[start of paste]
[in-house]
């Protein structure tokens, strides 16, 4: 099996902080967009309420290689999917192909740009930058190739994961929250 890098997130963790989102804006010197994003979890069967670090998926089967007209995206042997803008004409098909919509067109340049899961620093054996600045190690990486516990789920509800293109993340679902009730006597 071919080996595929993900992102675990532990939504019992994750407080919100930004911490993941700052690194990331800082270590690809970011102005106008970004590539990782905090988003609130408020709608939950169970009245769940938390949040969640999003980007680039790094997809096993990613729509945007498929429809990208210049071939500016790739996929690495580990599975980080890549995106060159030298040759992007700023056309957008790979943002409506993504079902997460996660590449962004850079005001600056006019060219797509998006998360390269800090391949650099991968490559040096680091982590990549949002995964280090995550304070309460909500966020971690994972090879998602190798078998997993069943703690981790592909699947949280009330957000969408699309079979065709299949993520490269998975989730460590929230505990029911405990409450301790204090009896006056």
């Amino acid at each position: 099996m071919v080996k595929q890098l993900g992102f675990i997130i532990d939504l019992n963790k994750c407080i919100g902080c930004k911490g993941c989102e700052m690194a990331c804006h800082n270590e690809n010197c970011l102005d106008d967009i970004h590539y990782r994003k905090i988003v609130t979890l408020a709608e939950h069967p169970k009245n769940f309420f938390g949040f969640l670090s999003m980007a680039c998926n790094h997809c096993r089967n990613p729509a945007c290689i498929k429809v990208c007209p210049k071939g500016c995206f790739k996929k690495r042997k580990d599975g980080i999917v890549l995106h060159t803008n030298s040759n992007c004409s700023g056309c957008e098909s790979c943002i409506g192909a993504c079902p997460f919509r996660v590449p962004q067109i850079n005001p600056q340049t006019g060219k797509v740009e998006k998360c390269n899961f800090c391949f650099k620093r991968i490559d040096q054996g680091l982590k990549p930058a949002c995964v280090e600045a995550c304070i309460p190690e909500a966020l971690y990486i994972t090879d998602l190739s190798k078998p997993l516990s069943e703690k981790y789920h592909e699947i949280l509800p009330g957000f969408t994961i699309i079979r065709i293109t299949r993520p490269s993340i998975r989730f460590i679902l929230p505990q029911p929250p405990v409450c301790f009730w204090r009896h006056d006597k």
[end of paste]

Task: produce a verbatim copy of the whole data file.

[in-house]
């Protein structure tokens, strides 16, 4: 099996902080967009309420290689999917192909740009930058190739994961929250 890098997130963790989102804006010197994003979890069967670090998926089967007209995206042997803008004409098909919509067109340049899961620093054996600045190690990486516990789920509800293109993340679902009730006597 071919080996595929993900992102675990532990939504019992994750407080919100930004911490993941700052690194990331800082270590690809970011102005106008970004590539990782905090988003609130408020709608939950169970009245769940938390949040969640999003980007680039790094997809096993990613729509945007498929429809990208210049071939500016790739996929690495580990599975980080890549995106060159030298040759992007700023056309957008790979943002409506993504079902997460996660590449962004850079005001600056006019060219797509998006998360390269800090391949650099991968490559040096680091982590990549949002995964280090995550304070309460909500966020971690994972090879998602190798078998997993069943703690981790592909699947949280009330957000969408699309079979065709299949993520490269998975989730460590929230505990029911405990409450301790204090009896006056």
């Amino acid at each position: 099996m071919v080996k595929q890098l993900g992102f675990i997130i532990d939504l019992n963790k994750c407080i919100g902080c930004k911490g993941c989102e700052m690194a990331c804006h800082n270590e690809n010197c970011l102005d106008d967009i970004h590539y990782r994003k905090i988003v609130t979890l408020a709608e939950h069967p169970k009245n769940f309420f938390g949040f969640l670090s999003m980007a680039c998926n790094h997809c096993r089967n990613p729509a945007c290689i498929k429809v990208c007209p210049k071939g500016c995206f790739k996929k690495r042997k580990d599975g980080i999917v890549l995106h060159t803008n030298s040759n992007c004409s700023g056309c957008e098909s790979c943002i409506g192909a993504c079902p997460f919509r996660v590449p962004q067109i850079n005001p600056q340049t006019g060219k797509v740009e998006k998360c390269n899961f800090c391949f650099k620093r991968i490559d040096q054996g680091l982590k990549p930058a949002c995964v280090e600045a995550c304070i309460p190690e909500a966020l971690y990486i994972t090879d998602l190739s190798k078998p997993l516990s069943e703690k981790y789920h592909e699947i949280l509800p009330g957000f969408t994961i699309i079979r065709i293109t299949r993520p490269s993340i998975r989730f460590i679902l929230p505990q029911p929250p405990v409450c301790f009730w204090r009896h006056d006597k």